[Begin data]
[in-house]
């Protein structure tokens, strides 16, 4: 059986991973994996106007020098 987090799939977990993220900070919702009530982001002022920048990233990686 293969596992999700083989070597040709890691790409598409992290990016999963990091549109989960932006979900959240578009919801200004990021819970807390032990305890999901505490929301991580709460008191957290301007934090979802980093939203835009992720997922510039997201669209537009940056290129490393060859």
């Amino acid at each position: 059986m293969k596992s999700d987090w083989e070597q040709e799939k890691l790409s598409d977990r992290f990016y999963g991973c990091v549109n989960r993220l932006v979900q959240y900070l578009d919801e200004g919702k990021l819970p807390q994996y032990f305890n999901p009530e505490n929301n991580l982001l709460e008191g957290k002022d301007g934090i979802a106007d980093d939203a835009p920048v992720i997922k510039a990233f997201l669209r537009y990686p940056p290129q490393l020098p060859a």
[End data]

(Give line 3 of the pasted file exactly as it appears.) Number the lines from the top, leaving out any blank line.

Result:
């Amino acid at each position: 059986m293969k596992s999700d987090w083989e070597q040709e799939k890691l790409s598409d977990r992290f990016y999963g991973c990091v549109n989960r993220l932006v979900q959240y900070l578009d919801e200004g919702k990021l819970p807390q994996y032990f305890n999901p009530e505490n929301n991580l982001l709460e008191g957290k002022d301007g934090i979802a106007d980093d939203a835009p920048v992720i997922k510039a990233f997201l669209r537009y990686p940056p290129q490393l020098p060859a």